Presentation on theme: "An Eternal Throne 2 Samuel 7. An Eternal Throne Introduction."— Presentation transcript:
An Eternal Throne 2 Samuel 7
An Eternal Throne Introduction
The Old Testament has a few chapters or passages that we can think of as major landmarks. One of these is 2 Samuel 7. It is one of the keys to understanding God’s plan – the big story of the Bible – from beginning to end.
An Eternal Throne Introduction Old Testament specialist Walter Kaiser sees four “mountain peaks” in what he calls the “Promise-Plan of God.” They are: Genesis 3:15 Genesis 12:2-3 2 Samuel 7 Jeremiah 31:31-34.
An Eternal Throne Introduction In 2 Samuel 7, we will see a connection that leads us directly from David to Jesus Christ. For example: Matthew 15:22, 20:30-31, 21:6-11
David’s Desire 2 Samuel 7:1-3
David’s desire was good. He now lived in a palace. He wanted to build a temple to the Lord. Nathan the prophet agrees. He sees the Lord’s blessing upon David’s life. He sees the pure motives of David’s heart.
David’s Desire 2 Samuel 7:1-3 But the Lord had not yet spoken. The building of the temple was not to be David’s work, but Solomon’s. David would gather materials and leave them for his son.
David’s Desire 2 Samuel 7:1-3 If you cannot have what you hoped, do not sit down in despair and allow the energies of your life to run to waste; but arise, and gird yourself to help others to achieve. If you may not build, you may gather materials for him that shall. – F. B. Meyer (1847 – 1929)
God’s Promise 2 Samuel 7:4-17
The key to understanding this promise is a play on words involving two meanings of the word “house.” A house can be the structure in which we live – or in this case a “temple” for the Lord. It can also be a dynasty of kings.
God’s Promise 2 Samuel 7:4-17 Again, Solomon, not David, would build the temple. God would establish the house of David as a permanent dynasty over Israel. Beginning in 7:13, the word “forever” appears 8 times in this chapter.
God’s Promise 2 Samuel 7:4-17 Nupanga Weanzana, Dean of Bangui Evangelical School of Theology (B.E.S.T.), Central African Republic, comments, God’s choice of David and his descendants marked an important turning point in the spiritual life of God’s people. From then on, the future of God’s people was linked to solidarity with the family God had chosen.
God’s Promise 2 Samuel 7:4-17 Nupanga Weanzana, Dean of Bangui Evangelical School of Theology (B.E.S.T.), Central African Republic, comments, This is why the northern tribes who later separated from Judah were considered apostate, even though they represented the majority of the Israelites. Their separation from and rejection of David’s dynasty was seen as a refusal to submit to the will of God.
David’s Prayer 2 Samuel 7:18-29
David had desires, but he was also prepared to be fully submitted to God’s will. He could see that whatever God wanted, it was bigger and better than anything he alone could achieve.
David’s Prayer 2 Samuel 7:18-29 David’s prayer exemplifies the proper response of a believer to God’s revealed will. Rather than mourn the loss of the privilege of building the Temple, David rejoiced in the promise of future blessing and acknowledged God’s sovereignty. – Charles Ryrie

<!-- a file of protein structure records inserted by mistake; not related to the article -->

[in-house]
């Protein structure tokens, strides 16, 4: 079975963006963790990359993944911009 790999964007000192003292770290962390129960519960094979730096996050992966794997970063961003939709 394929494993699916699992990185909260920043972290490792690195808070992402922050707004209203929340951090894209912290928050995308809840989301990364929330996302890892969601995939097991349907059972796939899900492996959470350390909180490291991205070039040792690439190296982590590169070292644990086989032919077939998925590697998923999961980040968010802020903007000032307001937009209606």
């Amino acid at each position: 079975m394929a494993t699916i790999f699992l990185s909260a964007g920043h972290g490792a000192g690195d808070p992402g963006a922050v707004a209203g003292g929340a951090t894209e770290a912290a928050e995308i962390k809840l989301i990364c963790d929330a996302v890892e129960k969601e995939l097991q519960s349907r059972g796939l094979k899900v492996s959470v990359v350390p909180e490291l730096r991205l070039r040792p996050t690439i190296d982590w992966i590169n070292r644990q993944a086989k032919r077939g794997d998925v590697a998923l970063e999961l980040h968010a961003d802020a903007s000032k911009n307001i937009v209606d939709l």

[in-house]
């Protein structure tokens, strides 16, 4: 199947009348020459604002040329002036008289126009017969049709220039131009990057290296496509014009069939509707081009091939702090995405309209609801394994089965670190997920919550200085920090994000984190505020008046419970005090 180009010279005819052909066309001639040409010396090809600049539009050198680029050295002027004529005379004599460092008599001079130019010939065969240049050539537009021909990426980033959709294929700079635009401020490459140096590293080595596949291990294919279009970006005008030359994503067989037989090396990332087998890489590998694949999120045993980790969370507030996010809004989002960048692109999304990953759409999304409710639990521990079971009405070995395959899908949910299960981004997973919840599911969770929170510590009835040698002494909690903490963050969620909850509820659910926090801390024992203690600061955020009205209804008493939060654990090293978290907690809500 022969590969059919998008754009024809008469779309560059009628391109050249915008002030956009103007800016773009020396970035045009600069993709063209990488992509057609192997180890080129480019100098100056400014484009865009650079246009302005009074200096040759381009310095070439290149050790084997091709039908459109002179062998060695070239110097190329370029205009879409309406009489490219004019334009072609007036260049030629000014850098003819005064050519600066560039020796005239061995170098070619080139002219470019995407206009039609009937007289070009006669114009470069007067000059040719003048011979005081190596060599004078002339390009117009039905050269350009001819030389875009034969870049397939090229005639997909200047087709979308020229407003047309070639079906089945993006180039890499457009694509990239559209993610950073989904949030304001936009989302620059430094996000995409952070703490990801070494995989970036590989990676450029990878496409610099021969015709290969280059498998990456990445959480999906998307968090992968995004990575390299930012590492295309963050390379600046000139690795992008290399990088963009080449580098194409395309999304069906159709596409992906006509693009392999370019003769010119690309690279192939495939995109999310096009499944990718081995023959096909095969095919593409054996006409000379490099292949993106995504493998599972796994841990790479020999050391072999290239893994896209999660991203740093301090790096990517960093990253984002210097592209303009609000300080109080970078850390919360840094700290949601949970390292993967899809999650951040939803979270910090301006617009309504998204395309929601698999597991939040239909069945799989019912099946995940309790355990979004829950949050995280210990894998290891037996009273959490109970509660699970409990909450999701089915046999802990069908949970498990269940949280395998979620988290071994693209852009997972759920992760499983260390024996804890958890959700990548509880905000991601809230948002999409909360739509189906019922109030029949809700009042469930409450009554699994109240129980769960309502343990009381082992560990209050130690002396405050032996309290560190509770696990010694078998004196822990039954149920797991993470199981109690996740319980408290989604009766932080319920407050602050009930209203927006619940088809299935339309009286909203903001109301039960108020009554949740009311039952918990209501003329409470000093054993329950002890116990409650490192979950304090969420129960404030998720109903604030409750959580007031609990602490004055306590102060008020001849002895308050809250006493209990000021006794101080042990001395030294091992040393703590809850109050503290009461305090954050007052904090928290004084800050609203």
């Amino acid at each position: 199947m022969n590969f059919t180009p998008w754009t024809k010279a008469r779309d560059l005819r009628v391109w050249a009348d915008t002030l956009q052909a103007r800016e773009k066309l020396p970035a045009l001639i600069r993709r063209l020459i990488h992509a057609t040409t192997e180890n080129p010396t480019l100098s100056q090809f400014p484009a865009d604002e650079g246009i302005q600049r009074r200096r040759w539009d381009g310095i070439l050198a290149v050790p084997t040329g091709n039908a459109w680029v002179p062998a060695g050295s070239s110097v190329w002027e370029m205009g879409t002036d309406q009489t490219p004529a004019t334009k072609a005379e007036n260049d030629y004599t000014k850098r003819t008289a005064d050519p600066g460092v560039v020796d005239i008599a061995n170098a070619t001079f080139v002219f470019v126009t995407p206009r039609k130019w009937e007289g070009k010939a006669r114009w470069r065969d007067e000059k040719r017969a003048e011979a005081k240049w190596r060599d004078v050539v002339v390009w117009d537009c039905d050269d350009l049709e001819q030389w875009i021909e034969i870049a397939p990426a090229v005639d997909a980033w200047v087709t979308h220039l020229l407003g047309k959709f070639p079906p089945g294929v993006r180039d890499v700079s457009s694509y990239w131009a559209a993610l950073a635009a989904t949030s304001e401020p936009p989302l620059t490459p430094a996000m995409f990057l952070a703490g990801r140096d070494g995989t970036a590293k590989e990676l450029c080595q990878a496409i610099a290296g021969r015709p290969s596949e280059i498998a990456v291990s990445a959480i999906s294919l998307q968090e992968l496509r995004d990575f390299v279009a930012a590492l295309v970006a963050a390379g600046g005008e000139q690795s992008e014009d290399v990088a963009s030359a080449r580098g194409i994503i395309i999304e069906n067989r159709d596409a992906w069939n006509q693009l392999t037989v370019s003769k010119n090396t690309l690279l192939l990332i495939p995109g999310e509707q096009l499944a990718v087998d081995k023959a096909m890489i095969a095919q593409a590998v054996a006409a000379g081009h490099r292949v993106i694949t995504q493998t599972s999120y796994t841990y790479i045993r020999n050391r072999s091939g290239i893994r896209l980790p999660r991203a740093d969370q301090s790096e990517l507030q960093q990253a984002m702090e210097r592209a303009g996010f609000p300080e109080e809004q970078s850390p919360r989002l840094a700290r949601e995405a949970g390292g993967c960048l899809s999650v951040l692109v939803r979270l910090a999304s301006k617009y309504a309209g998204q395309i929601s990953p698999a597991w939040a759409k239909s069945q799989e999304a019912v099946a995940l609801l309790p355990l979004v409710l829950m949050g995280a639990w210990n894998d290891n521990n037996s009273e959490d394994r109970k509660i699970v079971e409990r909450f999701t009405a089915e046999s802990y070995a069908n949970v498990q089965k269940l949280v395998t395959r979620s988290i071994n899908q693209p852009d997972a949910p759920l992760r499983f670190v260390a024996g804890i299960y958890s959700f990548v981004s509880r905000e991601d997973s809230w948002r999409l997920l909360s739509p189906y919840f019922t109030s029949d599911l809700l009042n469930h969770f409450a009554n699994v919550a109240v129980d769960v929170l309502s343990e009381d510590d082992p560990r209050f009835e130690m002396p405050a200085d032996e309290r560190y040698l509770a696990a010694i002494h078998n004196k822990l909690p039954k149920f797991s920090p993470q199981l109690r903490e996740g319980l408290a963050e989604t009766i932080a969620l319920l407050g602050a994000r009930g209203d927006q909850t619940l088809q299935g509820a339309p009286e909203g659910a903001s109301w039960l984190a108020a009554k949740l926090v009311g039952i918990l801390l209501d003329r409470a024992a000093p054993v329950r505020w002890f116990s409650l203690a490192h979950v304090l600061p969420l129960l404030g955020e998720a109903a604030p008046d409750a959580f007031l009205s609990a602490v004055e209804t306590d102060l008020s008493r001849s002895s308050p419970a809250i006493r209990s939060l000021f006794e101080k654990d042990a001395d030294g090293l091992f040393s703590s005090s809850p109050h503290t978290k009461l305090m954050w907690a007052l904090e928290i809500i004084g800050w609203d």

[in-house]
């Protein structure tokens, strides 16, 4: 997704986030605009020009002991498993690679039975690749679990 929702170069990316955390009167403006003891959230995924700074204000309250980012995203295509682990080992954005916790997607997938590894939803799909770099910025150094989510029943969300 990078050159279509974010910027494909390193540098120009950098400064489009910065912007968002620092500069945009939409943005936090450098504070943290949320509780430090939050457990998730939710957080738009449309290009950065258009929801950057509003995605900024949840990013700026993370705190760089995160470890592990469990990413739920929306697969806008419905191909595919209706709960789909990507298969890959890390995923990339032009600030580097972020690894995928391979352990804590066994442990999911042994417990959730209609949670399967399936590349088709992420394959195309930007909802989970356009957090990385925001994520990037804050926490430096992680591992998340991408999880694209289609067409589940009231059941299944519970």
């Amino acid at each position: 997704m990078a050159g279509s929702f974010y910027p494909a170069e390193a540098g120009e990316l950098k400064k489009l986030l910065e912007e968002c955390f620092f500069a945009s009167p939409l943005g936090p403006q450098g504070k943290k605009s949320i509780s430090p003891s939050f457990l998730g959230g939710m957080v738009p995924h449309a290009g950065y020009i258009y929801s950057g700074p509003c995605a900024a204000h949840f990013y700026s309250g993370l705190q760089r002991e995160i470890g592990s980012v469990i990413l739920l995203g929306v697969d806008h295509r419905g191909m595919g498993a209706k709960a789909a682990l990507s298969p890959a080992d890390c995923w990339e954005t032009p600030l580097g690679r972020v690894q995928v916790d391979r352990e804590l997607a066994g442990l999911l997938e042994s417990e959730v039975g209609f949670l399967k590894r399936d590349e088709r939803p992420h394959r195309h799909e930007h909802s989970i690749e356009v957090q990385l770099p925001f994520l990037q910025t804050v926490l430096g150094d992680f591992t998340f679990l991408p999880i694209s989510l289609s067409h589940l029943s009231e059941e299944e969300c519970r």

David’s Prayer 2 Samuel 7: :18 O Lord God = Adonai Yahweh This combination of titles for God is unusual in Scripture. It appears 6 times in the Bible before this. David uses it 5 times here. The first 2 times are in Genesis 15, where Abraham is speaking to God about the covenant God made with him.
David’s Prayer 2 Samuel 7: :19 instruction for mankind = torat ha’adam NIV’s “mere human” is off the mark. KJV or NKJV’s “manner of man” is not much better. Walter Kaiser translates it, “a charter for all humanity.” In 1958, a French scholar Henri Cazelles suggested “the decree concerning humanity in general.”
David’s Prayer 2 Samuel 7: :19 instruction for mankind = torat ha’adam David sees that God is revealing a mind-blowing truth. He has just declared something comparable and related to God’s covenant with Abraham. It goes beyond both David and Abraham and involves God’s relationship with the whole world.
David’s Prayer 2 Samuel 7:18-29 David’s head is about to explode with the wonderful goodness of God. He is dumbfounded, flabbergasted – choose your favorite word for this feeling in this case. Receiving God’s promises to him, he is actually eager to see what God intends to do.
David’s Prayer 2 Samuel 7:18-29 Take special note of how David prays God’s promises back to him. The promises of God are the true guide to the prayers of His people. We may dare to ask anything, how great soever it may be, which God has promised to give. – Albert Barnes (1798 – 1870)
An Eternal Throne Conclusions
Like David, we are so often focused on the here and now of what we can see and do. “I want to build God a temple.” God’s perspective is literally eons and light years bigger than our own. He is constantly trying to move us in his direction.
An Eternal Throne Conclusions The pleasures of this world, however bright they seem, are but for this one day of life, which is already half over. If they were all they profess to be, and a thousand times more, they would not be worthy to be mentioned in comparison with "pleasures for evermore" at God's right hand. – Charles Spurgeon (1834 – 1892)
An Eternal Throne Conclusions Such an attitude necessarily involves submission to God’s will – being in harmony with our Father. We see it in David’s praying according to God’s will as revealed by his promises. It is saying with Jesus, “Not my will, but Thine be done.”
An Eternal Throne Conclusions For most of us the prayer in Gethsemane is the only model. Removing mountains can wait. – “Jack” Lewis, in Letters to Malcolm: Chiefly on Prayer
An Eternal Throne Conclusions Finally, this chapter leads us to Jesus. See Luke 1: Also notice how 2 Samuel 7:14 can apply both to David’s purely human descendants and yet also to Jesus Christ. See Isaiah 53:5-6.